Featured Opinion

We asked Nigerian students about transactional sex on campus

Transactional sex also increases the risk of unplanned pregnancies, unsafe abortions and exposure to sexual and gender-based violence.

Transactional sex – the exchange of sex for money, gifts or favour – is not uncommon on Nigerian university campuses. Local media and previous researchhave reported that some students on Nigerian campuses engage in transactional sex. They exchange sex with men in positions of power for grades, money and gifts. These men are known as blessers, aristos, sugar daddies or sponsors.

Transactional sex is linked to an increased risk of sexually transmitted infections. Shutterstock

The trend is of concern because it is linked to an increased risk of HIV and sexually transmitted infections. Transactional sex also increases the risk of unplanned pregnancies, unsafe abortions and exposure to sexual and gender-based violence.

Very little research has been done on why students engage in transactional sex. To fill this gap we conducted a study among male and female Nigerian university students. In particular, we examined the relationship between family structure, family support and transactional sex.

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Understanding this is important and can inform interventions to reduce transactional sex. For example, we found that lack of family support and the death of one’s mother increased the likelihood of engaging in transactional sex. Interventions could target students with specific family vulnerability.

Our research

We surveyed 630 sexually active students on two Nigerian campuses between February and April 2018.

We used the term ‘transactional sex’ as giving or receiving money, gifts or favour in exchange for sex. We asked students in the questionnaire if they had been engaged in such sex.

We used a statistical model to examine the relationship between family structure, family support and transactional sex while taking into account the effect of other important factors such as age, sex, alcohol consumption and psychoactive drugs.

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The family structure hypothesis we used was threefold:

  • first, that polygamous homes could be a source of stress and instability for young adults in the household.
  • second, we thought that living with only one parent might increase vulnerability.
  • third, that a lack of family (and financial) support could affect students’ behaviour.

Family structure was measured by asking participants to describe their family type. We gave them a mutually exclusive list (single parent, nuclear family, polygamous family, and foster family) to choose from. Also, we asked participants if their fathers were alive and whether they currently lived with their fathers. Similarly, we asked if their mothers were alive and if they lived with their mothers.


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Family support was measured in this study by asking participants to rate the support they received from their family. We provided a list of mutually exclusive responses: I receive adequate support from my family; I receive moderate support from my family; I receive insufficient support from my family; and I receive no support from my family. Participants could pick one response. The main support in question is financial support.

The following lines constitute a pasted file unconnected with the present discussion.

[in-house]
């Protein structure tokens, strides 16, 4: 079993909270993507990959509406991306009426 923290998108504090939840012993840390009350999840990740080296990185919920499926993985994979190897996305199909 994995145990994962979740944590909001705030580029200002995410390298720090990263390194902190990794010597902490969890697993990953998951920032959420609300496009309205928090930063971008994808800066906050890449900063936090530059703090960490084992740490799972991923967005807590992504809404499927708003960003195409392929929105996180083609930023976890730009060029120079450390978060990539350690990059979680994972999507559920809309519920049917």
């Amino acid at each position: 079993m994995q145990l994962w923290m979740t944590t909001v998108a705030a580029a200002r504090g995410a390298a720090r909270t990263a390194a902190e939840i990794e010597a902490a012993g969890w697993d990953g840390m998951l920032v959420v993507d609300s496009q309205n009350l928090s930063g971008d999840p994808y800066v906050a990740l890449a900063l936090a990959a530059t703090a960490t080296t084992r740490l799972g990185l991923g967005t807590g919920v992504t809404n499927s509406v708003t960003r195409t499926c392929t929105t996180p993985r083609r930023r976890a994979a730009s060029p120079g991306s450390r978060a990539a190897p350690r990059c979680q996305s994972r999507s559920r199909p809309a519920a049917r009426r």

What we found

Of the 630 participants included in the analysis, 17.9% had given and 23.8% had received money, gifts or favour in exchange for sex.

One out of four males compared to one out of ten females had given money, gifts or favour in exchange for sex. Surprisingly, there was no significant difference in the proportion of male and female students (23.7% of males versus 24% of females) who had ever received money, gifts or favour in exchange for sex.

Individuals from a polygamous family were about twice as likely to engage in transactional sex compared to individuals from a nuclear family. But the evidence for this link was not as strong as the contribution of alcohol and drug use in risky sexual behaviour.

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Overall, the evidence of the relationship between family structure and transactional sex was weak. We observed that it is the number and roles of parents that make a difference in students’ outcomes rather than the structure of the family itself.

There was no evidence in support of our hypothesis that living in the same household as one’s father would make a difference to the behaviour in question. But there was some evidence that living with one’s mother reduced the odds of receiving money in exchange for sex.

Our paper lends support to the assertion that family structure and family support are protective factors against transactional sex among adolescents and young adults. The nuclear family is a more protective factor than other family types.

The findings of this study have important implications for sexuality studies and public health policies.

In Nigerian universities, little or no support is available for indigent students on campuses. Considering the broad societal implications of transactional sex on adolescents and young adults, providing funding opportunities for indigent students could be a timely intervention.

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